Multiple myeloma (MM) is the second most commonly diagnosed hematologic malignancy with an estimated 22,350 newly diagnosed cases and 10,710 deaths due to MM in the United States in 2013. MM, typically a disease of the elderly, is a malignancy of clonal plasma cells in the bone marrow (BM) characterized by the presence of paraproteinemia, destructive bone disease, hypercalcemia, renal failure, and/or hematological dysfunction. Although survival rates of MM patients have improved by recent therapeutic advances, MM remains incurable due to the persistence of minimal residual disease. Hence, novel modalities complementing or improving current treatment options are desperately needed. There is ample evidence that immunomodulatory drugs are effective against MM. Thus, the use of a potent immunotherapeutic is an attractive approach to provide durable immune responses to or even potentially cure patients with MM. Interleukin-15 (IL-15), a crucial factor for the development, proliferation and activation of effector NK cells and CD8+ memory T cells, exhibits potent anti-tumor activities against well-established tumors in animal models. Based on its properties, IL-15 is considered by NCI as the most promising immunotherapeutic product candidate that could potentially cure cancer. We have previously isolated a novel proprietary IL-15 mutant with increased biological activity. The immunostimulatory properties of this superagonist IL-15 (IL-15N72D) was further improved by creating a complex with an IL-15 receptor ? - IgG1 fusion protein. We postulate that administration of this complex (referred to as ALT-803) will induce a durable, potent and broad cell-mediated immune response, which could result in efficacious and potentially curative effects in patients with MM. This approach is supported by results of our SBIR Phase I project indicating that ALT-803 indeed eradicated well- established myeloma tumors and prolonged survival of tumor-bearing mice through a novel mechanism dependent on the activation of CD8+ memory T cells and secretion of IFN-y from these T cells. Furthermore, short-term ALT-803 treatment provided long-lasting T cell dependent immunological effects that completely protected mice against subsequent tumor cell rechallenge. These studies provide a strong rationale for advancing ALT-803 into clinical testing against MM as a curative treatment. In addition to the SBIR Phase I project, we have completed animal toxicology studies and manufacture of ALT-803 clinical product allowing FDA acceptance of an IND for clinical use of ALT-803 in other cancer indications. Under this SBIR Phase II proposal, we plan to conduct a multicenter Phase 1/2 study to investigate the safety, pharmacokinetics, and immunostimulatory and clinical activities of ALT-803 in patients with refractory or relapsed MM. Successful completion of this study will pave the way for further evaluation of ALT-803 either as monotherapy or in combination with chemotherapies in patients with relapsed/refractory MM with the ultimate goal of developing more durable or curative therapeutic options for treatment-na?ve and/or relapsed/refractory MM patients.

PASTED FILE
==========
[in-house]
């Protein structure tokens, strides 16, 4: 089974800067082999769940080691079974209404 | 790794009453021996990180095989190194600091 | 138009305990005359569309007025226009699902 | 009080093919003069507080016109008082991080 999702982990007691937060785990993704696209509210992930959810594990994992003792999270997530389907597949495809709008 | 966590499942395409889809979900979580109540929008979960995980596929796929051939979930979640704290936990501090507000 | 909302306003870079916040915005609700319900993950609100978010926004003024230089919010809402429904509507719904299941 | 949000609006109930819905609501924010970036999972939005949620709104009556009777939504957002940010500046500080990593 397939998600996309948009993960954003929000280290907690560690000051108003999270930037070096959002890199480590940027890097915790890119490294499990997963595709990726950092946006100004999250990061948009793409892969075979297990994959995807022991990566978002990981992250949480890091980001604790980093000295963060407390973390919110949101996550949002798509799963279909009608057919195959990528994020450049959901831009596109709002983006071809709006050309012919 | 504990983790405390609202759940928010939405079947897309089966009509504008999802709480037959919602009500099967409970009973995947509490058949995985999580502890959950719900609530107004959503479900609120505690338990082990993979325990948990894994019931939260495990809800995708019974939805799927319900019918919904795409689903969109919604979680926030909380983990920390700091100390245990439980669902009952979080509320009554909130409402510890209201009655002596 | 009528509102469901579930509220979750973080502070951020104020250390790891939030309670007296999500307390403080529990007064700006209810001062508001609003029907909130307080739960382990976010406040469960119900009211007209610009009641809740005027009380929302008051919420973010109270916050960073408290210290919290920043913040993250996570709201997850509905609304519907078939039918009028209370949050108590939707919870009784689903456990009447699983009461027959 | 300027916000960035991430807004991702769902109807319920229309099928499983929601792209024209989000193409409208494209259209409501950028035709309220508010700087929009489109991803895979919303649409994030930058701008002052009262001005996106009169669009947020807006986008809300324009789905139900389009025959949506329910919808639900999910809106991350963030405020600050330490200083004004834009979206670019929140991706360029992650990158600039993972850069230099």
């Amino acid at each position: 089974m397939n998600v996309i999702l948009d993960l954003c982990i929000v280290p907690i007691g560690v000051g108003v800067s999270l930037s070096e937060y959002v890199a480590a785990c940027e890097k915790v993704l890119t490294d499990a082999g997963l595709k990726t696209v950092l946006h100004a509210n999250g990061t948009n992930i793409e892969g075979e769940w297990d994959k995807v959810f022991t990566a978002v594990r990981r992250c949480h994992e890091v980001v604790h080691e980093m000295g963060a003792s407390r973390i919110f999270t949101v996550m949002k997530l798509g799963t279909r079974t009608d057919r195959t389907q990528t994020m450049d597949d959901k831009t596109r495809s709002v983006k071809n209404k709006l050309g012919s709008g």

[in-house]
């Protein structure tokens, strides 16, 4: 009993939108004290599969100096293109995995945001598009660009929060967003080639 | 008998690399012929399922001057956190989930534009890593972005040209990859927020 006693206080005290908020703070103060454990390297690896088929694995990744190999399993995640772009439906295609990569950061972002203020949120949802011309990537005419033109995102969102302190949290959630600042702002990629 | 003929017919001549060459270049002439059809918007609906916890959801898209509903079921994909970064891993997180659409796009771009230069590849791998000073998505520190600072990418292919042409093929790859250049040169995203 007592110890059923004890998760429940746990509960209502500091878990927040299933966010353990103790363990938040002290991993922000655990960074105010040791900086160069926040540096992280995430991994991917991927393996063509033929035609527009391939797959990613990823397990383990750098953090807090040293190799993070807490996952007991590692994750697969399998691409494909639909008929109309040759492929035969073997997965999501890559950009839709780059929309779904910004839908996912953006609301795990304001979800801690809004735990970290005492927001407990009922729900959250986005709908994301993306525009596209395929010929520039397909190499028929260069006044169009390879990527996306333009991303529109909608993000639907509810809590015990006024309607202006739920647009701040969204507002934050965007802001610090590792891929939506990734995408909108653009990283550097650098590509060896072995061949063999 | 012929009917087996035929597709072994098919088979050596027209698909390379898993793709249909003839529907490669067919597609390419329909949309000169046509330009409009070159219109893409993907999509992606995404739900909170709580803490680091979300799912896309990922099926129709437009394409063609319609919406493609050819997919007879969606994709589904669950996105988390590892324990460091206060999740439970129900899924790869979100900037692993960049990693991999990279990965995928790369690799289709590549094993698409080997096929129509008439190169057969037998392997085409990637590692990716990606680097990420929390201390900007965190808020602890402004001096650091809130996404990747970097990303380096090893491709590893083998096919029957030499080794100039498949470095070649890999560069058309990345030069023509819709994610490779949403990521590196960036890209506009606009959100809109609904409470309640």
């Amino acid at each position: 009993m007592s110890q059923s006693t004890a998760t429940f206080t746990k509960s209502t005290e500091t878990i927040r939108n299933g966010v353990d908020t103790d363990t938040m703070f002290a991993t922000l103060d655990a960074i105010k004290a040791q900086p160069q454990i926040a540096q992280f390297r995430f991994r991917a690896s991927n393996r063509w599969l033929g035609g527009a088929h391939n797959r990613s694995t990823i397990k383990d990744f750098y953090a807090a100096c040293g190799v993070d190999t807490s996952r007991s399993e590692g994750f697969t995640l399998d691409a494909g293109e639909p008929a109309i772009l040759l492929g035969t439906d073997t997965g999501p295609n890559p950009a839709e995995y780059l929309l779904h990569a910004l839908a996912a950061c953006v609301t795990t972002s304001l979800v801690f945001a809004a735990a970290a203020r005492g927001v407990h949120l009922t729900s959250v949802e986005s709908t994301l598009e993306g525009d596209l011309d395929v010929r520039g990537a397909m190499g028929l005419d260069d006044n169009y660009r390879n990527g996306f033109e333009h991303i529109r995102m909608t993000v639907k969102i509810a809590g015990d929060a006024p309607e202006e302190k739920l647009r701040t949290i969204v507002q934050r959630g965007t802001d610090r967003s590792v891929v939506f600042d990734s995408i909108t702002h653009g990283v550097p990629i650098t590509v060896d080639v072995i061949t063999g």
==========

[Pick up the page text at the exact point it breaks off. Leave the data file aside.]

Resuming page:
The results of the SBIR Phase I project revealed that ALT-803; a novel interleukin-15-based immunostimulatory protein complex; exhibits potent anti-myeloma activity and provides protective immune responses to tumor re-challenge in animal models through a novel CD8+ memory T cell-dependent mechanism. As these studies strongly support clinical development of ALT-803 against multiple myeloma (MM); we propose to conduct a multicenter Phase 1/2 study to investigate the safety; pharmacokinetics; and immunostimulatory and clinical activities of ALT-803 in patients with relapsed or refractory MM. Successful completion of this study will pave the way for further evaluation of ALT-803 either as a monotherapy or in combination with current chemotherapies in patients with relapsed/refractory MM with the ultimate goal of developing more durable or curative therapeutic options for treatment-na?ve and/or relapsed/refractory MM patients.